The Olsen (bicarb) test is effective across a wide range of soils, including the high pH calcareous soils common in Manitoba and Saskatchewan, while the Bray test is effective only in neutral to lower pH non-calcareous soils, as are found in parts of Alberta and Saskatchewan. Kelowna and modified Kelowna tests are also considered effective in the pH range on most of the soils in the Northern Great Plains.
Canola takes up 1.31 to 1.63 pounds of fertilizer phosphorus (P2O5) for each bushel, and around one pound per bushel is removed in the seed, on average. This is based on estimates from the Canadian Fertilizer Institute. A 50-bu./ac. canola crop will therefore remove about 50 lb./ac. of P2O5 (equivalent to 100 lb./ac. of monoammonium phosphate). The rest stays in crop residue and is returned to the field. Soybeans remove about 0.90 pounds of P2O5 per bushel, on average. Peas are 0.69 pounds per bushel, spring wheat is 0.59, corn is 0.44 and barley is 0.42.
Average phosphate fertilizer rates have lagged crop removal for years unless fields are getting regular treatments of livestock manure. “The majority of soils in Western Canada are testing low for phosphorus unless they have a history of manure application,” says soil scientist Cindy Grant, who recently retired from Agriculture and Agri-Food Canada in Brandon, Man. “That is why farmers can expect a response to phosphorus fertilizer in soils with low test results.”
Farmers tend to follow one of these three philosophies when it comes to phosphate fertilizer rates:
- Sufficiency approach. Apply just enough to meet the bare minimum for yield, with the crop taking up the rest of what it needs from soil reserves. This can maximize net return from fertilizer in the year of application but will drain soil reserves. Once soil reserves are medium to low, this approach will hurt yields and profitability (see table at top).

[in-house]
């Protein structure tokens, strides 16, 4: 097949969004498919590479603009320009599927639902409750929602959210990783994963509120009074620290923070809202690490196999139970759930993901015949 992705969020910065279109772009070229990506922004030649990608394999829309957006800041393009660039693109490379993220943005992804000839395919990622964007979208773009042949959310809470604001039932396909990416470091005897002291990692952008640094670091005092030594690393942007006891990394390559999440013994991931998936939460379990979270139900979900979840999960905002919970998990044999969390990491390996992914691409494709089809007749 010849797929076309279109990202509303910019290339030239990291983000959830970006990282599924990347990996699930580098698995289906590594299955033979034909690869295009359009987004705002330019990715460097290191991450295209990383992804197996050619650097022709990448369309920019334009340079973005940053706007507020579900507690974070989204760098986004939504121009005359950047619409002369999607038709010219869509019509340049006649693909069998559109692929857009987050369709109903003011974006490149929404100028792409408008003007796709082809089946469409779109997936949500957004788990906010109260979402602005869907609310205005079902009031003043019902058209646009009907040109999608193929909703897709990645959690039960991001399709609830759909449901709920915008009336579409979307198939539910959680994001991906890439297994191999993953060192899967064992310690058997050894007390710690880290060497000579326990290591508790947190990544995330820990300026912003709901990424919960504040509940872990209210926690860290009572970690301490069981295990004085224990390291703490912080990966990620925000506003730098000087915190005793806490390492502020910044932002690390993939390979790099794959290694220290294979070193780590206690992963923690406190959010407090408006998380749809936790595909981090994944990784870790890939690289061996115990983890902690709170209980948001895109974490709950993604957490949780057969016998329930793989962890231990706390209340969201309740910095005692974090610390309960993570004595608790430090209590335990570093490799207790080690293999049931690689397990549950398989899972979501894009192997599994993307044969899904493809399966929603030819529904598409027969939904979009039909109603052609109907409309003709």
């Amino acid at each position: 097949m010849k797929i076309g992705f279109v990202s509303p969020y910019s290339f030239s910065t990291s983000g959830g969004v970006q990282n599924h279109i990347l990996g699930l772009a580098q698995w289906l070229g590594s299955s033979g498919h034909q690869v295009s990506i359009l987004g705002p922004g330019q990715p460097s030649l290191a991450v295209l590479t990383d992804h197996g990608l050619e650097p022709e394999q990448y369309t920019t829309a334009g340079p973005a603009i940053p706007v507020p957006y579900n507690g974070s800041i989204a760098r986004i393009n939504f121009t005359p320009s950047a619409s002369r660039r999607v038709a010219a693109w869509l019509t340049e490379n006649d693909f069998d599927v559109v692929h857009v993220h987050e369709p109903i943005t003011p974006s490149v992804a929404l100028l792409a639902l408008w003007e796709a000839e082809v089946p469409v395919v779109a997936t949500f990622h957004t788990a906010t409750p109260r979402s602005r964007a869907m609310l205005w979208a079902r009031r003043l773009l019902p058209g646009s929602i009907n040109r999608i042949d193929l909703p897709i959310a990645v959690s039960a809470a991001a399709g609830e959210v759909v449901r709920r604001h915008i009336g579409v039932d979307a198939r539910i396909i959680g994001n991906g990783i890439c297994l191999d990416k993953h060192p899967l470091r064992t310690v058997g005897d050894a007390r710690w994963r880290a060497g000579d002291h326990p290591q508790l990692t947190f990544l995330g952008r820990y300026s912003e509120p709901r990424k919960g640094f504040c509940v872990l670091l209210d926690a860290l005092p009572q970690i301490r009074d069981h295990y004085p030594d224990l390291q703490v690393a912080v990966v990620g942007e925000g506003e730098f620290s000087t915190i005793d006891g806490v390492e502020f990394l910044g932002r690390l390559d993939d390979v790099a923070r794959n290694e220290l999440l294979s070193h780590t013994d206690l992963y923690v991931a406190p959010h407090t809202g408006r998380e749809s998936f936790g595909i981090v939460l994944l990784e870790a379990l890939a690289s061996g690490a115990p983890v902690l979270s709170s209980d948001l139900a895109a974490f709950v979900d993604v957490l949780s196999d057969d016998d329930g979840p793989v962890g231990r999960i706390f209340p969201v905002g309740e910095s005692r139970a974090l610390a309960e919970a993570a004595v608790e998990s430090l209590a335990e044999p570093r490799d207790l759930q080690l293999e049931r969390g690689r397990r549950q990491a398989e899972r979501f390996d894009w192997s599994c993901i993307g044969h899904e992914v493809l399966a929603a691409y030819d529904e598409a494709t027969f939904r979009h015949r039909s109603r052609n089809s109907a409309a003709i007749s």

- Removal approach. This aims to match application rate to expected crop removal based on yield targets. This will not build soil phosphorus amounts, but should not reduce them either.
- Build and maintenance approach. Apply fertilizer at rates in excess of crop removal to slowly increase soil phosphorus levels to an adequate level. Research by Cindy Grant showed it took about 16 lbs./ac. of P2O5 (32 lbs./ac. of monoammonium phosphate, for example) to raise soil test phosphorus by one ppm on a slightly acidic sandy loam soil at Carman, Man., but it took 30-40 lbs./ac. of P2O5 on a calcareous clay loam soil at Brandon. If crop removal is 40 lbs./ac., farmers would have to use a rate of 52-80 lbs./ac. of P2O5 to satisfy removal and increase soil reserves by one ppm.
Most phosphate fertilizer products will do the job. Whether monoammonium phosphate (11-52-0/12-51-0) or liquid polyphosphate (10-34-0), the key is to apply enough to match crop removal or, as a short-term alternative, meet the sufficiency requirement.
A 40-ton-per-acre application of feedlot manure can provide about 600 lbs./ac. of phosphate. Swine and poultry manure will have higher concentrations, and phosphorus and nitrogen can be in almost equal parts. Test manures to avoid over-application of phosphate. Soil with manure applications may not require phosphate fertilizer (or potassium, sulphur and micronutrients) for five years or more, depending on application rates and type of manure applied.
Seed-placed rates that exceed 15-20 lbs./ac. of P2O5 can start to reduce plant counts. Dry conditions and light-textured soil increase the risk of stand thinning from seed-placed fertilizer. Increased soil moisture lowers the risk of seedling injury. This rate also ensures all seeds are in fairly close proximity to phosphate prills or droplets. Because this rate is not enough to match crop removal, the ideal practice is to split the application and put the rest in a side or mid-row band. Another option is to put higher rates with other crops in the rotation, achieving the crop-removal balance with a whole-farm approach applied over time.
These are very difficult to identify with phosphorus. Often severely deficient fields don’t show any major outward symptoms, which is why Jeff Schoenau, professor of soil fertility at the University of Saskatchewan, uses the term “hidden hunger” to describe phosphorus deficiencies. Growth rate and vigour are often stunted, but this only becomes obvious when compared side by side with plants that are not deficient — which is what Scott Keller observed with his strips of missed phosphate applications.
— This content is from a Canola Watch article at canolawatch.org.
Jay Whetter is communications manager for the Canola Council of Canada. Email him at [email protected].